Friday, 4 March 2011

Autumn Harvest and Half Hearted Days

Today whilst I was driving home something red in the trees caught my eye. I slowed down to check it out and to my delight it was a wild apple tree growing by the side of the road.

It must've been serendipitous because only moments before I was thinking I should make some chutney with some old apples I had in the fridge which were perfect for jamming, but too floury to eat.

I couldn't resist temptation and I picked a basket full of the delightful tiny fruit.

Amazingly the majority were unspoilt by bugs and insects. They look like they could be Gala apples- although Im not terribly good with apple varieties. They are sweet and tart to eat.

And so cute and photogenic!

Anyway they inspired me to get cooking. Last week a friend of mine was telling me about Apple Butter she used to eat with fried biscuits (like a scone, apparently its an American thing) so I was curious to see how you make it.

I found a recipe which looked pretty easy to make and got started. I choose it because I didn't have an apple peeler and the idea of peeling each of the tiny apples was pretty unappealing....

So I cut and cooked the apples in a water and vinegar solution and they were starting to soften nicely. The next stage of the recipe called for the boiled apples to be passed through a sieve - this sounded too hard to me - so I just blended them together and then added the sugar and spices....... It wasn't until the end of the cooking that I realised that straining the mixture gives it the 'buttery' texture. Because I was in a half hearted mood I had just made thick apple sauce! Its still yummy though and now I want to make the recipe properly.

In my searching I also found a recipe for making the apple sauce in the slow cooker or crock pot which takes about 12 hours. This looks like another easy recipe :) I am a big fan of this cooking device and so tomorrow morning I will be embarking on Apple Butter #2.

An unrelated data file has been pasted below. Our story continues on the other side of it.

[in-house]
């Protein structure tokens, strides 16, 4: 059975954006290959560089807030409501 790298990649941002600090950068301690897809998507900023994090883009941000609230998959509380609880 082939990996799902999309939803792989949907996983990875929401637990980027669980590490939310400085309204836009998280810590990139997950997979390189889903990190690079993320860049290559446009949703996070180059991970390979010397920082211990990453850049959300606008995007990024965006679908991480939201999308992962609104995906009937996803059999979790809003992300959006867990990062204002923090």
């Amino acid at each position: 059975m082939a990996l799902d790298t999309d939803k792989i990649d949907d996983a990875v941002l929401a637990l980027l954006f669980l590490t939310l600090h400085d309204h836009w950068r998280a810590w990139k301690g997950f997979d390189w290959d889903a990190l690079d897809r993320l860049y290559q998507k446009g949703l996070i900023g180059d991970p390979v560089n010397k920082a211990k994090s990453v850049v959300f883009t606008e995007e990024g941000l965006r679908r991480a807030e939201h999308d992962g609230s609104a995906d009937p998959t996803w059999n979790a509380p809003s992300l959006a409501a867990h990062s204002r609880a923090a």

Im also hoping to make a Bengal Chutney - its main ingredient is also apples. I used to make this one all the time when I sold jams and chutneys for pocket money when I was studying at Art School. I cant find my original recipe (its stashed somewhere safe) but I found a similar one on the web.

You can click on the links below to each of the recipes I am referring to :
Whilst delighting in my discover of a windfall of apples it reminded me of a movement which I heard about in London where people were sharing fruits off neglected trees in urban environments. I found a page where someone was starting to document all the trees in London called Urban Forager - a fantastic idea! I don't like to see food go to waste, which got me started dabbling with the alchemy of preserving fruit in the first place.

With a little further research, I found an article in the Sydney Morning Herald similar concept undertaken by a Sydney sider.

Hmmmm. I could be onto something here.... there's heaps of old fruit trees near where I live.

Food for Thought - as they say!


  1. I have just moved to Gunning and was at a Sew & Chat the other day where the locals were talking knowlingly about where the free apple trees and even peach trees were. I think it is great that once upon a time somebody ate an apple on their travels and threw the core to the side of the road and these marvellous gifts of free fruit resulted.

  2. How delightful to go to a sew and chat and talk about the fruit trees in the area. Id love to come and join in :)

    I agree, it is very special that once upon a time someone ate an apple and now theres a tree growing on the side of the road. And I love that other people are stopping to pick and enjoy the fruit. I passed through Gunning on the weekend and admired the town. Peach and nectarine trees seem to grow well in the area...

    Did you know to borrow fruit like this has an old english term 'scrumping' - cool huh! Im guessing thats where the term scrumptious comes from x



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